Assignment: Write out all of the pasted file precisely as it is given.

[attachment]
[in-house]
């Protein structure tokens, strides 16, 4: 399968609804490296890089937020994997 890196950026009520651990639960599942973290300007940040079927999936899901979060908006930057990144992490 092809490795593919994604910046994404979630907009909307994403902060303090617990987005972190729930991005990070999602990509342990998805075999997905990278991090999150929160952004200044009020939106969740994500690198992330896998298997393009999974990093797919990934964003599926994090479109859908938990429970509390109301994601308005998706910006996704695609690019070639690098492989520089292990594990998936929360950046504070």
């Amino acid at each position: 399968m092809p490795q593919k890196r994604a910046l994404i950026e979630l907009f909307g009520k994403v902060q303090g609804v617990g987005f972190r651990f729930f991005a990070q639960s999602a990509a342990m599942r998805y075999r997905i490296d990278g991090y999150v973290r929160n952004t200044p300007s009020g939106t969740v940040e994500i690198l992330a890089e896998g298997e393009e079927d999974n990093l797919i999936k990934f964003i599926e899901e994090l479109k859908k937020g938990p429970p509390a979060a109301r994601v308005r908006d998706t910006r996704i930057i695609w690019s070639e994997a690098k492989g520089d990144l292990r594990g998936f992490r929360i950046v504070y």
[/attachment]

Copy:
[in-house]
């Protein structure tokens, strides 16, 4: 399968609804490296890089937020994997 890196950026009520651990639960599942973290300007940040079927999936899901979060908006930057990144992490 092809490795593919994604910046994404979630907009909307994403902060303090617990987005972190729930991005990070999602990509342990998805075999997905990278991090999150929160952004200044009020939106969740994500690198992330896998298997393009999974990093797919990934964003599926994090479109859908938990429970509390109301994601308005998706910006996704695609690019070639690098492989520089292990594990998936929360950046504070």
């Amino acid at each position: 399968m092809p490795q593919k890196r994604a910046l994404i950026e979630l907009f909307g009520k994403v902060q303090g609804v617990g987005f972190r651990f729930f991005a990070q639960s999602a990509a342990m599942r998805y075999r997905i490296d990278g991090y999150v973290r929160n952004t200044p300007s009020g939106t969740v940040e994500i690198l992330a890089e896998g298997e393009e079927d999974n990093l797919i999936k990934f964003i599926e899901e994090l479109k859908k937020g938990p429970p509390a979060a109301r994601v308005r908006d998706t910006r996704i930057i695609w690019s070639e994997a690098k492989g520089d990144l292990r594990g998936f992490r929360i950046v504070y």